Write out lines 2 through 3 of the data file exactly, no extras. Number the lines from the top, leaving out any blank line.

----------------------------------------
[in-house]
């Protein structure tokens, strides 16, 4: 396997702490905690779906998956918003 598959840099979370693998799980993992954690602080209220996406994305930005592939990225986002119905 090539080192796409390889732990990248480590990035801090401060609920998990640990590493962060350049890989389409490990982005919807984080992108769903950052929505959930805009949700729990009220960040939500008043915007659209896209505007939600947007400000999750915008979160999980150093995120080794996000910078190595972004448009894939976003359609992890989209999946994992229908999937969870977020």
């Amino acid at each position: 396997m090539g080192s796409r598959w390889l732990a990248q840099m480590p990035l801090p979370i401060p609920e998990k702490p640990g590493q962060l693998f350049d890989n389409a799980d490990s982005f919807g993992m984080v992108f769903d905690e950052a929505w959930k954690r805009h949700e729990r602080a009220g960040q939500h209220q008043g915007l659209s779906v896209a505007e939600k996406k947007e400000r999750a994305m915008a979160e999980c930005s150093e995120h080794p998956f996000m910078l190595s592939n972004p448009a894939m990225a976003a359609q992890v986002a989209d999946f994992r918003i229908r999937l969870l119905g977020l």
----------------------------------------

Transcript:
């Protein structure tokens, strides 16, 4: 396997702490905690779906998956918003 598959840099979370693998799980993992954690602080209220996406994305930005592939990225986002119905 090539080192796409390889732990990248480590990035801090401060609920998990640990590493962060350049890989389409490990982005919807984080992108769903950052929505959930805009949700729990009220960040939500008043915007659209896209505007939600947007400000999750915008979160999980150093995120080794996000910078190595972004448009894939976003359609992890989209999946994992229908999937969870977020």
């Amino acid at each position: 396997m090539g080192s796409r598959w390889l732990a990248q840099m480590p990035l801090p979370i401060p609920e998990k702490p640990g590493q962060l693998f350049d890989n389409a799980d490990s982005f919807g993992m984080v992108f769903d905690e950052a929505w959930k954690r805009h949700e729990r602080a009220g960040q939500h209220q008043g915007l659209s779906v896209a505007e939600k996406k947007e400000r999750a994305m915008a979160e999980c930005s150093e995120h080794p998956f996000m910078l190595s592939n972004p448009a894939m990225a976003a359609q992890v986002a989209d999946f994992r918003i229908r999937l969870l119905g977020l």